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Australia 2750

How to protect your brand from a negative reputation

Social media provides a great platform to help businesses promote and connect with their audience without any geographical limitations.
The growing popularity of social media has turned many businesses into multi-million-dollar companies, all thanks to the power of social media marketing.
Globally, the number of social media users reached 3.2 billion in 2018, with a 42% marketing penetration.
However, social media is not always a positive driving force behind your business.
Many businesses have lost potential customers, gained bad reputations and even gone out of business as a result of a negative social media portrayal.
Hence, a poor social media presence on such a valuable marketing platform can be perilous for your business.
Here are the top 4 ways to protect your business from a negative reputation on social media;

 

1. Avoid paid followers:

 

It is not uncommon for businesses to buy large numbers of online followers to appear more ‘popular’ on social media.
What many businesses fail to consider, is that the majority of ‘paid followers’ are fake and are run by artificial bots.
This focus on quantity not quality will be highly detrimental to your business’s engagement levels and furthermore, will give an unrealistic representation of the effectiveness of your business’s social media marketing strategy.
Thus, your business will derive a very limited benefit from these accounts and will not receive a good ROI, especially considering all the money that will be wasted purchasing these followers in the first place.

The Fake Follower Check, is a new tool available in the market that can help you to analyse not only your fake followers, but also the percentage of fake followers on other accounts as well.

 

Credit: Status People https://fakers.statuspeople.com/

 

2. Cash for comments:

 

Are you fascinated with celebrities commenting on your favourite products? Paying celebrities and social media ‘influencers’ to comment on a product or service is common practice nowadays.

What many of these business’s don’t realise, is that there is growing consumer distrust of celebrity endorsements on social media sites such as Facebook, Twitter and Instagram. As a result, business’s can lose their credibility despite gaining more short-term leads and sales.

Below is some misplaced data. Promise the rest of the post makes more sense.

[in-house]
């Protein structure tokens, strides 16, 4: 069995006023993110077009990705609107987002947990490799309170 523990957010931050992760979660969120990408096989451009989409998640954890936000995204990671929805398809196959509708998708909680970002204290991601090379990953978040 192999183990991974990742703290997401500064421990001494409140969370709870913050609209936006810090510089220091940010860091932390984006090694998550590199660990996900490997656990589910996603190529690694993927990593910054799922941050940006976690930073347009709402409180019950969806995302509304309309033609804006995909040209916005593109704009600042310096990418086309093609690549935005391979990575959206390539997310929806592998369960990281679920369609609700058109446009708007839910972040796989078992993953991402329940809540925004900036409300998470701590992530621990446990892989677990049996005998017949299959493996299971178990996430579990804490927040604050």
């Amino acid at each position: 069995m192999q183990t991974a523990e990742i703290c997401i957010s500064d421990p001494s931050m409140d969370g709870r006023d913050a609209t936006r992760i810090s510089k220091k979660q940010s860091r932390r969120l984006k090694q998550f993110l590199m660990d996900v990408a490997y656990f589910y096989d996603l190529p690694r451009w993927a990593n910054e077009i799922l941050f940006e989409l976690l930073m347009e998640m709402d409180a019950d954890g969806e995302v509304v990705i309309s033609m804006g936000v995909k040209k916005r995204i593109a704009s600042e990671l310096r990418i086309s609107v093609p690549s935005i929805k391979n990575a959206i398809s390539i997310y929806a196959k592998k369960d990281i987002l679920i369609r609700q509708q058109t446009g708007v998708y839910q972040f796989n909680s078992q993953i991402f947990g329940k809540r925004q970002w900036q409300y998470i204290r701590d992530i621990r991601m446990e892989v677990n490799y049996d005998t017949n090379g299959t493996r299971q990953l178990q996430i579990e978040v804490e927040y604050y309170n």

Therefore, it is always recommended that you grow your business’s number of followers and engagement levels naturally. To do so, building an attractive profile with picture and content, as well as remaining active in the comment section of your posts by asking questions, will engage your audience.

 

3. Use emotion to get more ‘likes’:

 

Whilst it is always a generous idea for businesses to use social media to raise money for charity or create awareness of a natural disaster, this practice does not always portray businesses in a positive light.
Bing Lee, for example, experienced a tremendous backlash after raising money for the victims of the Queensland floods through their “One Like = $1 Donation” campaign. Many people perceived this campaign as a means of increasing their social media following rather than supporting those affected by the disaster.
As a result, an insensitive or popularity driven appeal on social media can create a bad reputation for your business and result in a loss of trust in your brand.
Thus, it is imperative that before posting anything on social media, you consider how your followers will perceive it, as one poorly chosen post has the potential to significantly damage your business’s brand and reputation.

 

4. Fake Reviews:

 

It is estimated in Australia, that over 60% of consumers read online reviews before making purchases.
With the increasing number of people who consider reviews as a main factor in making purchasing decisions, a large number of fake reviews can create a bad reputation for your business and drive potential customers away.
TruRating is a great tool that specialises in analysing customer experiences and analytics. According to research conducted by TruRating, more than 65% of customers are satisfied with their purchases.

 

Credit: Tru Rating
https://www.trurating.com/en-au/

 

If you care about what impresses your customers, this data capturing website can provide reliable feedback on your business’s products and services.

 

Conclusion:

 

Given the growing prevalence of social media in the role of marketing, engaging in dodgy social media practices can cast significant doubt over the reputation and quality of your business.
Therefore, growing your following naturally, remaining genuine in your motives and remembering the power of social media will ensure that your business does not gain a poor reputation on social media.